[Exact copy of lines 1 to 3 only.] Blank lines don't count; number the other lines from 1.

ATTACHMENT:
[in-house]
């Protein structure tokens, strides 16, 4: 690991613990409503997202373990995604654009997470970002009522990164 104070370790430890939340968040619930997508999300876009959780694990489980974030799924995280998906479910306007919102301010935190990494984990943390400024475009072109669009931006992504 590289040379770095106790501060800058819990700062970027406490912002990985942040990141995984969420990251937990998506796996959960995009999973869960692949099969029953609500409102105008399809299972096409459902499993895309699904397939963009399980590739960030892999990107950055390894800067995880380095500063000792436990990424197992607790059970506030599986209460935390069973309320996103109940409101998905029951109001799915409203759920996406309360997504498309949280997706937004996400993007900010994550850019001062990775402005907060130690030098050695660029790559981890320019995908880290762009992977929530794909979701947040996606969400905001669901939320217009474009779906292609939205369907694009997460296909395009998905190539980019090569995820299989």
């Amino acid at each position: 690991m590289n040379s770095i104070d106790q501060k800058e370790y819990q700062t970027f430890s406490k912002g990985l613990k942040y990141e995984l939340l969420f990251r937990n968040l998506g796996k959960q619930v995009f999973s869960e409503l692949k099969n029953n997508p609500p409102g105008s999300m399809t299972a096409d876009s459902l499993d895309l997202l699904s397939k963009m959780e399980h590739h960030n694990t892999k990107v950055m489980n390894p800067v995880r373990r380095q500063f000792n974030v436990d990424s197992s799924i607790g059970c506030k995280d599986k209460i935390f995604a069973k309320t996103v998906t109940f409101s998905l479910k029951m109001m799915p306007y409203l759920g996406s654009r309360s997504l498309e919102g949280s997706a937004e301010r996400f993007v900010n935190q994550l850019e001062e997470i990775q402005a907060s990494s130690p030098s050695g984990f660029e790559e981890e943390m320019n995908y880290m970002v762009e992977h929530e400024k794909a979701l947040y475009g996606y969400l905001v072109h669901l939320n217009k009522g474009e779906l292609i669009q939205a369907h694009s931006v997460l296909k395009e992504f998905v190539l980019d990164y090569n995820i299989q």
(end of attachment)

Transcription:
[in-house]
């Protein structure tokens, strides 16, 4: 690991613990409503997202373990995604654009997470970002009522990164 104070370790430890939340968040619930997508999300876009959780694990489980974030799924995280998906479910306007919102301010935190990494984990943390400024475009072109669009931006992504 590289040379770095106790501060800058819990700062970027406490912002990985942040990141995984969420990251937990998506796996959960995009999973869960692949099969029953609500409102105008399809299972096409459902499993895309699904397939963009399980590739960030892999990107950055390894800067995880380095500063000792436990990424197992607790059970506030599986209460935390069973309320996103109940409101998905029951109001799915409203759920996406309360997504498309949280997706937004996400993007900010994550850019001062990775402005907060130690030098050695660029790559981890320019995908880290762009992977929530794909979701947040996606969400905001669901939320217009474009779906292609939205369907694009997460296909395009998905190539980019090569995820299989």
């Amino acid at each position: 690991m590289n040379s770095i104070d106790q501060k800058e370790y819990q700062t970027f430890s406490k912002g990985l613990k942040y990141e995984l939340l969420f990251r937990n968040l998506g796996k959960q619930v995009f999973s869960e409503l692949k099969n029953n997508p609500p409102g105008s999300m399809t299972a096409d876009s459902l499993d895309l997202l699904s397939k963009m959780e399980h590739h960030n694990t892999k990107v950055m489980n390894p800067v995880r373990r380095q500063f000792n974030v436990d990424s197992s799924i607790g059970c506030k995280d599986k209460i935390f995604a069973k309320t996103v998906t109940f409101s998905l479910k029951m109001m799915p306007y409203l759920g996406s654009r309360s997504l498309e919102g949280s997706a937004e301010r996400f993007v900010n935190q994550l850019e001062e997470i990775q402005a907060s990494s130690p030098s050695g984990f660029e790559e981890e943390m320019n995908y880290m970002v762009e992977h929530e400024k794909a979701l947040y475009g996606y969400l905001v072109h669901l939320n217009k009522g474009e779906l292609i669009q939205a369907h694009s931006v997460l296909k395009e992504f998905v190539l980019d990164y090569n995820i299989q």